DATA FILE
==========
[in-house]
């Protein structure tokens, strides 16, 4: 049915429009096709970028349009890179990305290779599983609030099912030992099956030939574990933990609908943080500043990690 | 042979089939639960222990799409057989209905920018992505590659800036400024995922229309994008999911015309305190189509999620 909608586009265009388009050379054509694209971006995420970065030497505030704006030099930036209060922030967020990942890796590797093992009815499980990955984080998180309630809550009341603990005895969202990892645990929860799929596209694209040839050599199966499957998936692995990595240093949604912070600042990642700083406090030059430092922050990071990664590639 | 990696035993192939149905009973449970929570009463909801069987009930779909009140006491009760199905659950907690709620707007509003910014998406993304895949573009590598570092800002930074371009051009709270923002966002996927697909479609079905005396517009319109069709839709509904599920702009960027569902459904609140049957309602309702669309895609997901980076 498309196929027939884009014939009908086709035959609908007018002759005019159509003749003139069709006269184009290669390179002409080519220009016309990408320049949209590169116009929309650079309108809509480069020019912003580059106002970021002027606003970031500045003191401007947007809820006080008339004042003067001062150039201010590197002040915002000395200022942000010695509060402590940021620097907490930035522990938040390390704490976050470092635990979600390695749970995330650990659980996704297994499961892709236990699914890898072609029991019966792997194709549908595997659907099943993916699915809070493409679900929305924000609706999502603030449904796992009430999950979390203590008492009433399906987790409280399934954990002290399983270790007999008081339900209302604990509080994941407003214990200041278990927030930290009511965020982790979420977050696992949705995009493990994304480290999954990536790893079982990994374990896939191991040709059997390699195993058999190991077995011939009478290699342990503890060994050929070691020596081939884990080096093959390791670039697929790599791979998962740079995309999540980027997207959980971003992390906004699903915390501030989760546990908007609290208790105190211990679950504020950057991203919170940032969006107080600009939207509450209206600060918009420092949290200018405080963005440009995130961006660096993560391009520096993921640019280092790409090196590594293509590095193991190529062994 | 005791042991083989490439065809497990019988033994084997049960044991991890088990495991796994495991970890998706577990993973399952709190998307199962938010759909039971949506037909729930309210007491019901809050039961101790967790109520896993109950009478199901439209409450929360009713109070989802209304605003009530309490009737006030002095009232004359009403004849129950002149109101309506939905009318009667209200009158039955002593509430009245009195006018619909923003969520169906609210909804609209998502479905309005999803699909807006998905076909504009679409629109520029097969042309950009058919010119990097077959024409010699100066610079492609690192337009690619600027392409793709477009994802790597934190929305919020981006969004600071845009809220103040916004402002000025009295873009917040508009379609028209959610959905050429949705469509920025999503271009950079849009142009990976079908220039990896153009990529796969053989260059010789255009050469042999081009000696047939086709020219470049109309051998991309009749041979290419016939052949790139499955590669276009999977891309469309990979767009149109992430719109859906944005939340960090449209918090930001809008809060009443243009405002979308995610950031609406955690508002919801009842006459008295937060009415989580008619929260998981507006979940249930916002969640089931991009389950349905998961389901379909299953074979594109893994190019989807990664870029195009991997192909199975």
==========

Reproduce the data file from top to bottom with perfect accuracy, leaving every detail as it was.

[in-house]
């Protein structure tokens, strides 16, 4: 049915429009096709970028349009890179990305290779599983609030099912030992099956030939574990933990609908943080500043990690 | 042979089939639960222990799409057989209905920018992505590659800036400024995922229309994008999911015309305190189509999620 909608586009265009388009050379054509694209971006995420970065030497505030704006030099930036209060922030967020990942890796590797093992009815499980990955984080998180309630809550009341603990005895969202990892645990929860799929596209694209040839050599199966499957998936692995990595240093949604912070600042990642700083406090030059430092922050990071990664590639 | 990696035993192939149905009973449970929570009463909801069987009930779909009140006491009760199905659950907690709620707007509003910014998406993304895949573009590598570092800002930074371009051009709270923002966002996927697909479609079905005396517009319109069709839709509904599920702009960027569902459904609140049957309602309702669309895609997901980076 498309196929027939884009014939009908086709035959609908007018002759005019159509003749003139069709006269184009290669390179002409080519220009016309990408320049949209590169116009929309650079309108809509480069020019912003580059106002970021002027606003970031500045003191401007947007809820006080008339004042003067001062150039201010590197002040915002000395200022942000010695509060402590940021620097907490930035522990938040390390704490976050470092635990979600390695749970995330650990659980996704297994499961892709236990699914890898072609029991019966792997194709549908595997659907099943993916699915809070493409679900929305924000609706999502603030449904796992009430999950979390203590008492009433399906987790409280399934954990002290399983270790007999008081339900209302604990509080994941407003214990200041278990927030930290009511965020982790979420977050696992949705995009493990994304480290999954990536790893079982990994374990896939191991040709059997390699195993058999190991077995011939009478290699342990503890060994050929070691020596081939884990080096093959390791670039697929790599791979998962740079995309999540980027997207959980971003992390906004699903915390501030989760546990908007609290208790105190211990679950504020950057991203919170940032969006107080600009939207509450209206600060918009420092949290200018405080963005440009995130961006660096993560391009520096993921640019280092790409090196590594293509590095193991190529062994 | 005791042991083989490439065809497990019988033994084997049960044991991890088990495991796994495991970890998706577990993973399952709190998307199962938010759909039971949506037909729930309210007491019901809050039961101790967790109520896993109950009478199901439209409450929360009713109070989802209304605003009530309490009737006030002095009232004359009403004849129950002149109101309506939905009318009667209200009158039955002593509430009245009195006018619909923003969520169906609210909804609209998502479905309005999803699909807006998905076909504009679409629109520029097969042309950009058919010119990097077959024409010699100066610079492609690192337009690619600027392409793709477009994802790597934190929305919020981006969004600071845009809220103040916004402002000025009295873009917040508009379609028209959610959905050429949705469509920025999503271009950079849009142009990976079908220039990896153009990529796969053989260059010789255009050469042999081009000696047939086709020219470049109309051998991309009749041979290419016939052949790139499955590669276009999977891309469309990979767009149109992430719109859906944005939340960090449209918090930001809008809060009443243009405002979308995610950031609406955690508002919801009842006459008295937060009415989580008619929260998981507006979940249930916002969640089931991009389950349905998961389901379909299953074979594109893994190019989807990664870029195009991997192909199975």